Tuesday, March 24, 2009

The Day I Went Blind

Have you ever been blind? Me neither. I have been called deaf and dumb before, so adding blindness wouldn’t be much of a stretch. I do wear contacts, so I often say that I am “as blind as a bat” and as if on a cue, some know-it-all person will come out of the wood-work and say in their know-it-all way, “bats aren’t blind, you know.”

Listen, if I wanted to know that much about animals and science and nature, I would watch more public television. As it is, my brain is full with important facts, like: how many miles I can drive the car on empty before I really run out of gas, and what time I absolutely have to be dressed in the morning so that I won’t be late taking my kids to school.

Snooty, smarty-pants people really bug me. So they have some mental aptitude, do they have to draw attention to it all the time? I sweat like a rabid goat when I am scrubbing the tub, but you don’t see me bragging about it do you? Who cares if bats are blind or not, they are ugly and that is what really matters. If I saw a bat coming at me, otherwise known as a flying rat, I would scream. Seriously, does it matter if they can see? I can see them, elude and evade, that is my motto when it comes to bats.

Now, because of my disgust for bats you may think that I am biased against ugly things. This is not the case. I let my husband keep most of his things inside the house and some of it is so ugly it will make you wish you were blind. So see, I am really an accommodating and tolerant person. Except for smart people, they do get under my skin.

People of above average intelligence just don’t understand what it is like for those of us with average (ok, slightly below average) IQ’s. What I know I gleaned from the streets, otherwise known as the school of hard knocks. Things I have been taught over the years cannot be lectured about in a classroom; I have been educated in the gritty underbelly of suburbia and there isn’t a tougher one around than the cul de sac. For example: I have learned that if you say yes to the Avon/Mary Kay/Tupperware lady she will come back. I have learned that the Schwann’s man will not deliver ice cream at 2:18 a.m. even if it is an “emergency.” I have learned that if you dice up vegetables really, really, really tiny you still cannot hide them in a meatloaf.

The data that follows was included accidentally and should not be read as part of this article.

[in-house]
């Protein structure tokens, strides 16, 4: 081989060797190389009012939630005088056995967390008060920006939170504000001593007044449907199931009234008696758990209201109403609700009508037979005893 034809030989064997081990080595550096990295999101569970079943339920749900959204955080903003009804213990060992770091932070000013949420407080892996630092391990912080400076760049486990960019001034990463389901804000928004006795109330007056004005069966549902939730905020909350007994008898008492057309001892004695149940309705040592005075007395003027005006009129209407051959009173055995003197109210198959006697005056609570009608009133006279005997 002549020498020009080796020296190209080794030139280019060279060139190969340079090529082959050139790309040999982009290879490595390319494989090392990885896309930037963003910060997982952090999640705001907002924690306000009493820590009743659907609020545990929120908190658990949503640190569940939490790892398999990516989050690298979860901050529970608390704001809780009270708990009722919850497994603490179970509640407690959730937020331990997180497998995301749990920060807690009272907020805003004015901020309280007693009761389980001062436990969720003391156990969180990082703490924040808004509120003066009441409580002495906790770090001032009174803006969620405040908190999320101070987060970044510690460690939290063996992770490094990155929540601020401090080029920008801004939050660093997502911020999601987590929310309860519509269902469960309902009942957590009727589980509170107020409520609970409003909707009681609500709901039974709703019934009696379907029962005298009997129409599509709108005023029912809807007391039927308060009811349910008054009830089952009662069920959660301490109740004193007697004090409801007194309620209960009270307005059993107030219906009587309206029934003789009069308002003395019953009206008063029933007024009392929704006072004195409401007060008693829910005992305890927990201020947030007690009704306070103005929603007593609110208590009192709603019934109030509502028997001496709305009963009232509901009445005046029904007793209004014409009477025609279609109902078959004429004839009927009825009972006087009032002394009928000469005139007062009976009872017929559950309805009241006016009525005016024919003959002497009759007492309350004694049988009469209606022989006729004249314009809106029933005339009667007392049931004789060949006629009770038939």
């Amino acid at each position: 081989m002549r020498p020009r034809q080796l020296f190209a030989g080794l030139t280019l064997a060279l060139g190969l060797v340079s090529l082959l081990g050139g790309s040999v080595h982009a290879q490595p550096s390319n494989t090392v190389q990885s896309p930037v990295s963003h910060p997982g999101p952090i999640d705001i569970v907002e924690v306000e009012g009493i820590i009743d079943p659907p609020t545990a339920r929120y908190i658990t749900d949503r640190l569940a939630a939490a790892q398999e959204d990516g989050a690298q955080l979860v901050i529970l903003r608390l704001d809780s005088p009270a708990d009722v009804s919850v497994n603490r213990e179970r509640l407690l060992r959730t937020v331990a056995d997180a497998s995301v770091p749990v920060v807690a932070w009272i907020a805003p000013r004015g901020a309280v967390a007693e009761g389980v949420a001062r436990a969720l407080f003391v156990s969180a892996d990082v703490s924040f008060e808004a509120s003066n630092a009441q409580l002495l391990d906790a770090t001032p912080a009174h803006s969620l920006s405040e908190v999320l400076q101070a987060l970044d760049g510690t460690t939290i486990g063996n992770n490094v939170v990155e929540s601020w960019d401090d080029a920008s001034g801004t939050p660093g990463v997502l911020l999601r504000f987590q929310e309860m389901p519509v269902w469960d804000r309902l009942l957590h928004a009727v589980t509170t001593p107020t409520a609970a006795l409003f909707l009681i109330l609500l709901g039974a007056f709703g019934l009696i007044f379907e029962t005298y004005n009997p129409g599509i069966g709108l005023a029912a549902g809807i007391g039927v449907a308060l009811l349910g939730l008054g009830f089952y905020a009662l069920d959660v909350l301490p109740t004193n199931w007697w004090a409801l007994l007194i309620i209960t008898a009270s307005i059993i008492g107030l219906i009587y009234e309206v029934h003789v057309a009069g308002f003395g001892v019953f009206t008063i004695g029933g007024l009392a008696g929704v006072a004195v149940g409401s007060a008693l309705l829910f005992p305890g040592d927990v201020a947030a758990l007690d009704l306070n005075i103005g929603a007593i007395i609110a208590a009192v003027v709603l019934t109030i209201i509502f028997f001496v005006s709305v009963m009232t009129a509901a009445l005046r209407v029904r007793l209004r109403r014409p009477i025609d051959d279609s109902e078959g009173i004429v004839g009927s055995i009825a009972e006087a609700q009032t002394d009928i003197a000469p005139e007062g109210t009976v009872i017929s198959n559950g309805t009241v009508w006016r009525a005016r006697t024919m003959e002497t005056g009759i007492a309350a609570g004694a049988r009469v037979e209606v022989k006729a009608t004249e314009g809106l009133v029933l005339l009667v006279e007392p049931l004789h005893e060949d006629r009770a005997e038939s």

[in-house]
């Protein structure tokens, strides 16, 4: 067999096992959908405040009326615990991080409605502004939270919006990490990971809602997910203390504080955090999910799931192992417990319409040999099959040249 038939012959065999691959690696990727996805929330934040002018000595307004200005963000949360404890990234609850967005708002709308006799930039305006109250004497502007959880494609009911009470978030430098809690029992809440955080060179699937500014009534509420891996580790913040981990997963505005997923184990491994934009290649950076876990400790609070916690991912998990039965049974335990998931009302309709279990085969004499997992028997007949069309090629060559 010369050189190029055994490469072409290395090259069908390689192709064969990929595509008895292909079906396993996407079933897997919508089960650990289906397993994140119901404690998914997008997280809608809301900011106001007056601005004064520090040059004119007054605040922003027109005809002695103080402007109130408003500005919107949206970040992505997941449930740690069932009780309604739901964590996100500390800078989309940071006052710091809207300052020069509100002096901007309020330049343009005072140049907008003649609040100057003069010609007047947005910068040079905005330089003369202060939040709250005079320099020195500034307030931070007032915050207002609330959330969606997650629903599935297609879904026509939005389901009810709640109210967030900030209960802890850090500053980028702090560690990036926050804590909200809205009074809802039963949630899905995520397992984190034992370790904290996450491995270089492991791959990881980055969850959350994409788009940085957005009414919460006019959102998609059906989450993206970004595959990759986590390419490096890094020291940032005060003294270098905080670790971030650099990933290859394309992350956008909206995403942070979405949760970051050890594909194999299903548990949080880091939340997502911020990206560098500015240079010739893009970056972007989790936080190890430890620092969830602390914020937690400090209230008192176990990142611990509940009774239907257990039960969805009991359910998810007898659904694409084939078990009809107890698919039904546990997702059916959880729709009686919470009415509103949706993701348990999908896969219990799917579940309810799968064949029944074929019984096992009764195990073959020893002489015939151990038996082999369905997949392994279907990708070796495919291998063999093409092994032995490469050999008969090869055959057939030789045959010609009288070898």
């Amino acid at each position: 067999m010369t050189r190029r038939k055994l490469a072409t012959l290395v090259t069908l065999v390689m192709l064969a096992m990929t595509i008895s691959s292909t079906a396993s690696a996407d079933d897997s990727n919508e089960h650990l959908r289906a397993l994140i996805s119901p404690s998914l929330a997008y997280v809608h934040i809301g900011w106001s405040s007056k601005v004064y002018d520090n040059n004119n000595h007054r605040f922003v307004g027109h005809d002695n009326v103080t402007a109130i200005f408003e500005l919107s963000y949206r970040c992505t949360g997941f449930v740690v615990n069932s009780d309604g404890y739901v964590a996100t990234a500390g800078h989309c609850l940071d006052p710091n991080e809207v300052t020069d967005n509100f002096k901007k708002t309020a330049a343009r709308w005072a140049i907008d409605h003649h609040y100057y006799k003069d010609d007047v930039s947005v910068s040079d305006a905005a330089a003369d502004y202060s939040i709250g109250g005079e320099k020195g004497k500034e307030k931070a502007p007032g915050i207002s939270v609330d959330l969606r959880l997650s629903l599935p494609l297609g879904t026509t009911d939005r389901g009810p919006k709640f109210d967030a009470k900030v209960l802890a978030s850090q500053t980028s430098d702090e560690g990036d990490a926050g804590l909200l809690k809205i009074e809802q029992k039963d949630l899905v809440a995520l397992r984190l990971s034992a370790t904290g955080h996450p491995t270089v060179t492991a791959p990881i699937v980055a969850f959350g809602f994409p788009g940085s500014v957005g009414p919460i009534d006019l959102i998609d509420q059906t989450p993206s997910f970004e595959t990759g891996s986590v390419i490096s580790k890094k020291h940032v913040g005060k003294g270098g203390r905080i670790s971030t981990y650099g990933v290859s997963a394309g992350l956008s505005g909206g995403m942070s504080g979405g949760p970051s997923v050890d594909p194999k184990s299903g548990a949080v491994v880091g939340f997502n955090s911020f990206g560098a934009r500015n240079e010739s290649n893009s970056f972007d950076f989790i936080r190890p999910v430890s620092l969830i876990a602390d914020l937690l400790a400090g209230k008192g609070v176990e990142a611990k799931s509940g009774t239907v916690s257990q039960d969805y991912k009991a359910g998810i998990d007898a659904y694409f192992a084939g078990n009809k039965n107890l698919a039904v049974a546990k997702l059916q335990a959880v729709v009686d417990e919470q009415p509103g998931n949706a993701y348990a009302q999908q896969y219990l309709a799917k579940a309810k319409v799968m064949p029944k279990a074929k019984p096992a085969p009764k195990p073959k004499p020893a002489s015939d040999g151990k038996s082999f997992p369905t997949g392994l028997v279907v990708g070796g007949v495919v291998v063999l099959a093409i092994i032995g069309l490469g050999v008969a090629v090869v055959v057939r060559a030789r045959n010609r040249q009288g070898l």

Ok, so I did go to University, but that is irrelevant. I didn’t learn anything there except for the fact that student loans will force you to eat Top Ramen for a minimum of 10 years after graduation. My point is, even if you are smart you don’t have to be a show-off about it. I try to increase my intelligence. I do, I try. I read a lot, maybe I am just reading the wrong kinds of books.

One of the books that I read recently is “Lessons I learned in the Dark” by Jennifer Rothschild. It is basically a memoir about a woman who goes blind in high school. I loved the book because it talks about faith and trust and relying on things we cannot see. It is very moving. It also talks about things a sighted person wouldn’t worry about, like how to decorate your house, or how to choose an outfit or how to get ready for a date when you are sightless. Things that people with vision take for granted.

The book says that if you repeat the same process every time, when putting on makeup or fixing your hair, you can feel when you are having a bad hair day, even when you can’t see it. Just to show that I was trying to learn, I did a little social experiment, I decided to try and get ready to go to the mall as if I were blind, I mean, how hard could it be right? Ha!

I thought it would be easy to put makeup on and fix my hair without seeing what I was doing. Evidently, you have to really be blind to apply makeup in a way that makes you look like you are not blind. When I was through with my face I looked like I had applied my makeup in the dark with my eyes closed. On a positive note, it was the first time my husband ever asked me if I had “done something different with my hair?” Now, keeping with the theme I decided not to look at myself in a mirror before I left the house. I mean really, I was “blind” so it didn’t matter to me, right? It is the people that can see me from the front that feel frightened by my appearance. Besides, my husband likes sympathy, and trust me, he got a lot of sympathetic looks that day.

Well, the blind thing didn’t work out, but I bet you already guessed that. Yeah, I ran into a friend while I was out at the mall and she asked me what was wrong, was I sick, did I have a seizure while applying my mascara? All the typical questions one might get on their first day of blindness. “No,” I said, and I explained my experiment about putting on my makeup blind.

“Well,” she said, “you must be as blind as a bat, because you look terrible.” And that is when I said . . .

“Oh yeah, well bats aren’t blind you know.”


  1. Hey! Good to see you writing.

  2. Ha, ha, ha! Loved it! Nice resolve. Very good. As far as writing, style, etc, it's great. Punctuation-wise you have quite a few run-ons and fragments, but that's okay if it is a stylistic writing choice. Just make sure it's what you want. Great, wonderful work! Very good!!

  3. I think the fact that you said you went "to University" instead of "to college" sounds kinda like a smarty-pants. :-)

    tina v-p